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Should the Trump-Xi Summit Worry American Businesses?

President Trump promised last week his meeting with China President Xi Jinping beginning tomorrow “will be a very difficult one.”

But if it goes according to the White House’s plan, two issues that Trump frequently mentions and that unnerve businesses in both countries—China being labeled a currency manipulator, or a punitive 45% tariffs being slapped on Chinese goods—won’t even come up. Instead, White House officials are describing the meeting as a way to exchange initial views and priorities, and one unlikely to raise public tensions.

President Trump said this weekend in an interview with the Financial Times that the issue of potential tariffs against Chinese imports would be left for another meeting.

And talk of China’s currency manipulation, an issue Trump has raised for years, also won’t come up, according to a senior administration official who spoke with reporters yesterday.

Some analysts suggest the Trump-Xi meeting may be too rushed to allow for detailed negotiations. It is the fastest scheduled gathering between U.S. and Chinese leaders, save a couple non-notable instances, since China opened to the West in the late 1970s. Trump’s U.S. Trade Representative, Robert Lighthizer, and the U.S. Ambassador to China, Terry Branstad, remain unconfirmed by Congress, and Trump’s overall China policy remains unpredictable.

“I think that suggests that we shouldn’t over-expect what’s going to happen, particularly on economic issues, in terms of outcomes,” Scott Kennedy, deputy director of China studies at the Center for Strategic and International Studies, said on Monday.

Twenty four hours of meetings between President Trump and China President Xi Jinping begin tomorrow at Trump’s Mar-a-Lago resort in Palm Beach. The subdued tone from the Trump side reflects a marked change in its China policy and one that will shape discussions in his private club. Both the U.S. and Chinese sides started aggressively in their negotiations with each other, and both have since pulled back.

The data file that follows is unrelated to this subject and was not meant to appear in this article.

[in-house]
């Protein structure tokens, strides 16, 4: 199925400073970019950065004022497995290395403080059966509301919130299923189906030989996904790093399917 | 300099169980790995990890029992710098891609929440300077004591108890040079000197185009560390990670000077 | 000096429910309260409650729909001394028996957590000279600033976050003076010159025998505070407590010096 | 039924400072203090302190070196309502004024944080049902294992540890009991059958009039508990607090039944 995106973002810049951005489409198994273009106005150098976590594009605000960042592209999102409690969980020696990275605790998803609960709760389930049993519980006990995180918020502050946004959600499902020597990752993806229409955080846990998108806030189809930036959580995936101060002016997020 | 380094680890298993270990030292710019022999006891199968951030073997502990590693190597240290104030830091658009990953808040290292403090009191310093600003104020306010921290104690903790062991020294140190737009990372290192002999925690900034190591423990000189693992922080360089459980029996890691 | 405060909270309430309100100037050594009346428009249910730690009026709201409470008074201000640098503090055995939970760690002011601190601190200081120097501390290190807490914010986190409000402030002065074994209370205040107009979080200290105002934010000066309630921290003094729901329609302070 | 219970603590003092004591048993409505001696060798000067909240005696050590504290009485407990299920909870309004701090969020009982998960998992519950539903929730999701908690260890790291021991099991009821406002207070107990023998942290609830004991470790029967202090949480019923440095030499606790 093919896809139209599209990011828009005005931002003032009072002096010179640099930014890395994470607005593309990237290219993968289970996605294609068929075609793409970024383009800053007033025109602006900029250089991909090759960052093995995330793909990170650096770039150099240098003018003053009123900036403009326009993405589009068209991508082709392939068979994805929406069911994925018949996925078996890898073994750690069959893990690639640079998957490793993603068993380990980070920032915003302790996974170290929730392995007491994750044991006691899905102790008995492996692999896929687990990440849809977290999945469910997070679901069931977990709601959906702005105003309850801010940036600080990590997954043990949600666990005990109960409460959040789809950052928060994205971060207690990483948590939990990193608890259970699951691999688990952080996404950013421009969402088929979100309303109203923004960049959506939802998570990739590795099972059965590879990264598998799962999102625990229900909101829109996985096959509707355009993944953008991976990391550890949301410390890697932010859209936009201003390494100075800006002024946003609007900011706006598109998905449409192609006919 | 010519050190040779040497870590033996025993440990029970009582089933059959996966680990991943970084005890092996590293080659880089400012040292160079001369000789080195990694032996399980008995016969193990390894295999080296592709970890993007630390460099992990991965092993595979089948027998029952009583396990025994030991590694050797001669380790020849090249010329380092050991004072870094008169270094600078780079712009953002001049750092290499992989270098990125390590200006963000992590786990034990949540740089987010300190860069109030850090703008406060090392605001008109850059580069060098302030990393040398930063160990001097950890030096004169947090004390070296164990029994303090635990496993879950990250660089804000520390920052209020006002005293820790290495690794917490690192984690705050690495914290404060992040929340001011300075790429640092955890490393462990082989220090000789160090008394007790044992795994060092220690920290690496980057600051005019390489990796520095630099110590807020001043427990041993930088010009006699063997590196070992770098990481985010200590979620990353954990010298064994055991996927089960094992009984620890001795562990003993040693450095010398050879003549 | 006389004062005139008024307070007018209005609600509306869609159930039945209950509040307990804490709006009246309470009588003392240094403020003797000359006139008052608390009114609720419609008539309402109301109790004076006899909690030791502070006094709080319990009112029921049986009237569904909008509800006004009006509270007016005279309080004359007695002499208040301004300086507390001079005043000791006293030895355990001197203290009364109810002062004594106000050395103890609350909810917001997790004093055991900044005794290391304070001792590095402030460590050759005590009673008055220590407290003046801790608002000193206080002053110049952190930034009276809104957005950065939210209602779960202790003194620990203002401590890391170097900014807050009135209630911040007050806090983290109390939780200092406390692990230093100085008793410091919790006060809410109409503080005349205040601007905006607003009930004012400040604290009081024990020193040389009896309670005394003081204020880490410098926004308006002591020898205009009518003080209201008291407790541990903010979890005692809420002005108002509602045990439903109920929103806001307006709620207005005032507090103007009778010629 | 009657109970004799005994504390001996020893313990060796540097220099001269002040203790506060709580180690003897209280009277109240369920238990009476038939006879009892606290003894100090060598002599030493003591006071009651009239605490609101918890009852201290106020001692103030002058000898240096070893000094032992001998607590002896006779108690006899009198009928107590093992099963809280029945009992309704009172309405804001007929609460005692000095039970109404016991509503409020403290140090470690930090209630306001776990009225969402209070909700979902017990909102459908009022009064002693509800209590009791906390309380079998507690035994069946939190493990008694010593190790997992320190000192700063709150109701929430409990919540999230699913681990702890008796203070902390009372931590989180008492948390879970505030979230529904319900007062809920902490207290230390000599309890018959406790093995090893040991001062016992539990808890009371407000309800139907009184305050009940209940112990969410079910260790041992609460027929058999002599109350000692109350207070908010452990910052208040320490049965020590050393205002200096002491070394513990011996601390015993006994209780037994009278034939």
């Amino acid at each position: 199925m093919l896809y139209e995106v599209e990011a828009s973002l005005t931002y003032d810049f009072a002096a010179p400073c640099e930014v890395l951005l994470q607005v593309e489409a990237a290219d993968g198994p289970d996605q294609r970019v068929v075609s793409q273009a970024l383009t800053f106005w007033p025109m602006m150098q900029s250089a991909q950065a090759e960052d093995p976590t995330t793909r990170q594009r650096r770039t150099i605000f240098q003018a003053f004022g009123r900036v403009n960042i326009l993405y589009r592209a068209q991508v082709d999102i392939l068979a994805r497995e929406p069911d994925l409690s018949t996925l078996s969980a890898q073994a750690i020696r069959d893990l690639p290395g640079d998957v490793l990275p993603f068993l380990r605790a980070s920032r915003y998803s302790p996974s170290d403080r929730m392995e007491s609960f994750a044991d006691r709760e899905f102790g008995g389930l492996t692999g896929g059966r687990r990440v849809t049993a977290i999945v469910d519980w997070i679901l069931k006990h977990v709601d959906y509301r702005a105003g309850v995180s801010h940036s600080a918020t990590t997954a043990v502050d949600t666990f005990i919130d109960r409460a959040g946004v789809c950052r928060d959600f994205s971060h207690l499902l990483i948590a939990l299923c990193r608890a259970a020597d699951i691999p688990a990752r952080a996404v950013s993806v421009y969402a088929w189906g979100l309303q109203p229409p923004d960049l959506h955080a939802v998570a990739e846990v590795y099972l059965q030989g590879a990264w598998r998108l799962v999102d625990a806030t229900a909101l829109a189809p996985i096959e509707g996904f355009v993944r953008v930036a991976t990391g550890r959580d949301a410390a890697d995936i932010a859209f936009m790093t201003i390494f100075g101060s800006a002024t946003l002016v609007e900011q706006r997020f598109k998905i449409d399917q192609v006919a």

Trump campaigned against allowing “China to rape our country.” He then called it one of the “grand champions” of currency manipulation, threatened 45% tariffs on Chinese goods, and questioned the long-standing “One China” policy, related to Taiwan, in an apparent negotiating tactic.

But in the past couple months, he has swung hard in the other direction, appearing to appease China. He formally withdrew the U.S. from Trans-Pacific Partnership, much to China’s delight, and reversed his take on “One China,” at the request of President Xi himself, the White House said.

The Chinese, meanwhile, have also changed their tack. The first Chinese representative to meet with advisors and family members of the newly elected President Trump was Yang Jiechi, a member of the ruling State Council. He struck an aggressive tone, according to reports.

When that turned out to be ineffective, the Chinese used a new messenger, Chinese ambassador to the U.S. Cui Tiankai, and cranked up the charm offensive. The ambassador has reportedly built a backdoor to the President through Jared Kushner. And after Trump’s reversal on his One-China Policy and Secretary of State Rex Tillerson’s visit with Xi Jinping, during which he repeated phrases including “non-confrontation, mutual respect, and win-win cooperation,” which are used by Xi, China is feeling confident.

Even if Trump wants to press Xi on more economic topics, the antics of North Korea may interrupt.

North Korea fired what experts said appeared to be a medium-range ballistic missile into the Sea of Japan today. The White House said North Korea is an urgent matter and will be a key topic between Trump and Xi.

Xi and Trump will lay out their positions on trade and investment and may even resolve some issues in Florida this week, predicted the senior administration official, who said the big agreements would be discussed in weeks and months ahead.